Rapture by Blondie: The Song That Brought Rap to the Mainstream

by Alex Harris

29th March, 2024

Rapture by Blondie: The Song That Brought Rap to the Mainstream

In the summer of 1980, a quirky song blending new wave and rap took the world by storm. Rapture by Blondie was a bold musical experiment that opened the door for rap’s mainstream acceptance. At the time, hip-hop was still an underground phenomenon bubbling up from the streets of New York City. But Blondie saw the raw energy and creativity of this new artform and decided to incorporate it into their trademark fusion of styles.

The Origins

Blondie was the quintessential New York band in the late 70s – artsy, irreverent, and always exploring new sounds. Lead singer Debbie Harry was a downtown socialite, rubbing shoulders with the likes of Jean-Michel Basquiat, Fab 5 Freddy, and other pioneers of hip-hop culture. The band had already fused punk, disco, reggae, and pop on previous albums. But it was their immersion in the block parties and park jams of the burgeoning hip-hop scene that planted the seed for Rapture.

According to Clem Burke, Blondie’s drummer, the song grew out of a rap Harry started doing at rehearsals, mimicking the cadences of the MCs they had seen perform. Chris Stein, the guitarist, laid down a funky new wave groove inspired by Chic’s “Good Times” – the same bassline that Grandmaster Flash famously appropriated for “The Adventures of Grandmaster Flash on the Planet Rock.” And just like that, genres melded.

The Lyrics: A Stream-of-Consciousness Collage

If the music defied categories, the lyrics were even more eclectic and absurd. Rapture is essentially a stream-of-consciousness collage, leaping from imagery of New York street life (“Reverend Run the son of a Gun”) to bizarre non-sequiturs (“The Man from Mars ate a car and crashed his face”).

The extended rap section namechecks hip-hop luminaries like Fab 5 Freddy and Grandmaster Flash while invoking exotic imagery – “A study whuddee hoodee hud.” It all somehow gels into an intoxicating, almost surrealist portrait of late 70s New York filtered through Blondie’s arty, downtown lens.

Mainstreaming Hip-Hop

While its lyrical pastiche of styles may seem campy by today’s standards, Blondie deployed rap on Rapture with surprising authenticity. Harry’s vocal delivery captured the bounce and cadence of old school hip-hop. And the video featured Fab 5 Freddy, Basquiat and graffiti breaking out in the background – street culture literally infiltrating the mainstream.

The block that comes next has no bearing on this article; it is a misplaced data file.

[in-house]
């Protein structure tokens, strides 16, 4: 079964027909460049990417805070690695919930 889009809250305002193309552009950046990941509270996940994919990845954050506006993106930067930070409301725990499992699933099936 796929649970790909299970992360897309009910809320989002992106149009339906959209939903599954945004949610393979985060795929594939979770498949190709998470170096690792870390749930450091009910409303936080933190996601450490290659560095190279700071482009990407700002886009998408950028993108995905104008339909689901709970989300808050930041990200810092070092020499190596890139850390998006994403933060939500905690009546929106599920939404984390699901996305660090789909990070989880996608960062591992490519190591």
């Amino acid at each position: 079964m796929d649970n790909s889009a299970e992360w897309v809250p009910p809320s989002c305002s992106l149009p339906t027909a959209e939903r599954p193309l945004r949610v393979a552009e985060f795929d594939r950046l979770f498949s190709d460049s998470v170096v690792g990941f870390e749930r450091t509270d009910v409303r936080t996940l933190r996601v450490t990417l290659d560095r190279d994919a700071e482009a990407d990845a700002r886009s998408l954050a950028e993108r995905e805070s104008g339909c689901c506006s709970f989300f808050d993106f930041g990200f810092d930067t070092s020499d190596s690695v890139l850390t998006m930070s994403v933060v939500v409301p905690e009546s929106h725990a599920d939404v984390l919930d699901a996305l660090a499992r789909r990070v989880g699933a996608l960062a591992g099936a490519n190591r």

Blondie faced backlash in some quarters for appropriating black musical forms. But the band always celebrated their encyclopaedic influences, from Motown to punk to reggae. And in giving mass exposure to rap for the first time, they undoubtedly helped bring the genre’s seismic impact to a wider audience.

An Enduring Legacy

Rapture was a massive hit, topping charts on both sides of the Atlantic. Its unique fusion of retro futurism, punk attitude, and old-school flows proved massively influential. Everyone, from De La Soul to Missy Elliott, has paid homage to or sampled the song over the years. It opened the ears of millions to hip-hop’s revolutionary power.

More broadly, Rapture exemplified how Blondie embodied the cultural kaleidoscope of late-70s New York. At a time when the city was experiencing an incredible cross-pollination of styles, they absorbed and reinterpreted everything around them. In doing so, they produced one of the most impactful and original crossover hits in pop history—a song that still delights and surprises listeners 40 years later.

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Blondie Rapture Lyrics

Verse 1
Toe to toe, dancing very close
Barely breathing, almost comatose
Wall to wall, people hypnotized
And they’re stepping lightly
Hang each night in rapture

Verse 2
Back to back, sacroiliac
Spineless movement and a wild attack
Face to face, sightless solitude
And it’s finger popping
24-hour shopping in rapture

Rap 1
Fab 5 Freddy told me everybody’s fly
DJ spinnin’ I said, “My My”
Flash is fast, Flash is cool
France Soir c’est pas Flash et Nous Deux
François c’est pas, Flash ain’t no dude
And you don’t stop, sure shot
Go out to the parking lot
And you get in your car and drive real far
And you drive all night and then you see a light
And it comes right down and it lands on the ground
And out comes a man from Mars
And you try to run but he’s got a gun
And he shoots you dead and he eats your head
And then you’re in the man from Mars
You go out at night eatin’ cars
You eat Cadillacs, Lincolns too
Mercurys and Subaru
And you don’t stop, you keep on eatin’ cars
Then, when there’s no more cars you go out at night
And eat up bars where the people meet
Face to face, dance cheek to cheek
One to one, man to man
Dance toe to toe, don’t move too slow
‘Cause the man from Mars is through with cars
He’s eatin’ bars, yeah wall to wall
Door to door, hall to hall
He’s gonna eat ’em all
Rap-ture, be pure
Take a tour through the sewer
Don’t strain your brain, paint a train
You’ll be singin’ in the rain
Said don’t stop to punk rock

Verse 3
Man to man, body muscular
Seismic decibel, bite the jugular
Wall to wall, tea time technology
And a digital ladder
No sign of bad luck in rapture

Rap 2
Well now you see what you wanna be
Just have your party on TV
‘Cause the man from Mars
Won’t eat up bars where the TV’s on
Now he’s gone back up to space
Where he won’t have a hassle with the human race
And you hip-hop, and you don’t stop
Just blast off, sure shot
‘Cause the man from Mars stopped eatin’ cars
And eatin’ bars and now he only eats guitars, get up

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